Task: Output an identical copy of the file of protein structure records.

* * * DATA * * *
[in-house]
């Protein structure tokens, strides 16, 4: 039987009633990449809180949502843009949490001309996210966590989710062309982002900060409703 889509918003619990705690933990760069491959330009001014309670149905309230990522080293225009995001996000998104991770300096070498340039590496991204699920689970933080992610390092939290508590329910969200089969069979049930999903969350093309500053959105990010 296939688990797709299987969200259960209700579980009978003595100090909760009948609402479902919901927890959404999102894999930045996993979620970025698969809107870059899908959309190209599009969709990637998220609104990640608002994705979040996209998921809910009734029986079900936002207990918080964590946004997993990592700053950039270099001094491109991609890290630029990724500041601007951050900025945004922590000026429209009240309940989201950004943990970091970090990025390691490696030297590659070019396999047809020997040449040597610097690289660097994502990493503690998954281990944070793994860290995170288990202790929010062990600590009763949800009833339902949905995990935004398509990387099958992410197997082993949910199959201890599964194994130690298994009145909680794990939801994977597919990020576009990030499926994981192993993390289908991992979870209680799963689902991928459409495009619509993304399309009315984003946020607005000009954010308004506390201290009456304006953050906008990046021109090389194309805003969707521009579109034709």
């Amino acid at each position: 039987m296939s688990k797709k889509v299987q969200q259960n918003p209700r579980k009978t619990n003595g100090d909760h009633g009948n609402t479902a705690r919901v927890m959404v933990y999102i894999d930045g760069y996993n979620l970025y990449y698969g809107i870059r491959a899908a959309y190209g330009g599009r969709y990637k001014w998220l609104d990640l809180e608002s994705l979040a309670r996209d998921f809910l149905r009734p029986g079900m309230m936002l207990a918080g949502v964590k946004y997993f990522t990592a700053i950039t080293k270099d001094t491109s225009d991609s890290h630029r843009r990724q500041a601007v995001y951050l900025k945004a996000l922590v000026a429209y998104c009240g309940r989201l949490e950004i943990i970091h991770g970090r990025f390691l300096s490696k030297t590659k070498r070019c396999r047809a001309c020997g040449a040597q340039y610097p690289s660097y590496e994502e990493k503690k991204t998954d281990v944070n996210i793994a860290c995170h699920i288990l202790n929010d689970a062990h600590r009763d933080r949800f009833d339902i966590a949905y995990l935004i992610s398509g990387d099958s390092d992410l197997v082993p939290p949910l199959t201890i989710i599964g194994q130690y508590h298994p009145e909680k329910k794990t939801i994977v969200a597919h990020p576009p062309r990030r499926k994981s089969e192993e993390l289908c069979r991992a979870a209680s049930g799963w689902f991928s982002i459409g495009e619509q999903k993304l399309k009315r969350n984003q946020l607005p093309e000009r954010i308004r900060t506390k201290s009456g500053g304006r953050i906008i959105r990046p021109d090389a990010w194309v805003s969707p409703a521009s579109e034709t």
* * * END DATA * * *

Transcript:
[in-house]
């Protein structure tokens, strides 16, 4: 039987009633990449809180949502843009949490001309996210966590989710062309982002900060409703 889509918003619990705690933990760069491959330009001014309670149905309230990522080293225009995001996000998104991770300096070498340039590496991204699920689970933080992610390092939290508590329910969200089969069979049930999903969350093309500053959105990010 296939688990797709299987969200259960209700579980009978003595100090909760009948609402479902919901927890959404999102894999930045996993979620970025698969809107870059899908959309190209599009969709990637998220609104990640608002994705979040996209998921809910009734029986079900936002207990918080964590946004997993990592700053950039270099001094491109991609890290630029990724500041601007951050900025945004922590000026429209009240309940989201950004943990970091970090990025390691490696030297590659070019396999047809020997040449040597610097690289660097994502990493503690998954281990944070793994860290995170288990202790929010062990600590009763949800009833339902949905995990935004398509990387099958992410197997082993949910199959201890599964194994130690298994009145909680794990939801994977597919990020576009990030499926994981192993993390289908991992979870209680799963689902991928459409495009619509993304399309009315984003946020607005000009954010308004506390201290009456304006953050906008990046021109090389194309805003969707521009579109034709």
């Amino acid at each position: 039987m296939s688990k797709k889509v299987q969200q259960n918003p209700r579980k009978t619990n003595g100090d909760h009633g009948n609402t479902a705690r919901v927890m959404v933990y999102i894999d930045g760069y996993n979620l970025y990449y698969g809107i870059r491959a899908a959309y190209g330009g599009r969709y990637k001014w998220l609104d990640l809180e608002s994705l979040a309670r996209d998921f809910l149905r009734p029986g079900m309230m936002l207990a918080g949502v964590k946004y997993f990522t990592a700053i950039t080293k270099d001094t491109s225009d991609s890290h630029r843009r990724q500041a601007v995001y951050l900025k945004a996000l922590v000026a429209y998104c009240g309940r989201l949490e950004i943990i970091h991770g970090r990025f390691l300096s490696k030297t590659k070498r070019c396999r047809a001309c020997g040449a040597q340039y610097p690289s660097y590496e994502e990493k503690k991204t998954d281990v944070n996210i793994a860290c995170h699920i288990l202790n929010d689970a062990h600590r009763d933080r949800f009833d339902i966590a949905y995990l935004i992610s398509g990387d099958s390092d992410l197997v082993p939290p949910l199959t201890i989710i599964g194994q130690y508590h298994p009145e909680k329910k794990t939801i994977v969200a597919h990020p576009p062309r990030r499926k994981s089969e192993e993390l289908c069979r991992a979870a209680s049930g799963w689902f991928s982002i459409g495009e619509q999903k993304l399309k009315r969350n984003q946020l607005p093309e000009r954010i308004r900060t506390k201290s009456g500053g304006r953050i906008i959105r990046p021109d090389a990010w194309v805003s969707p409703a521009s579109e034709t």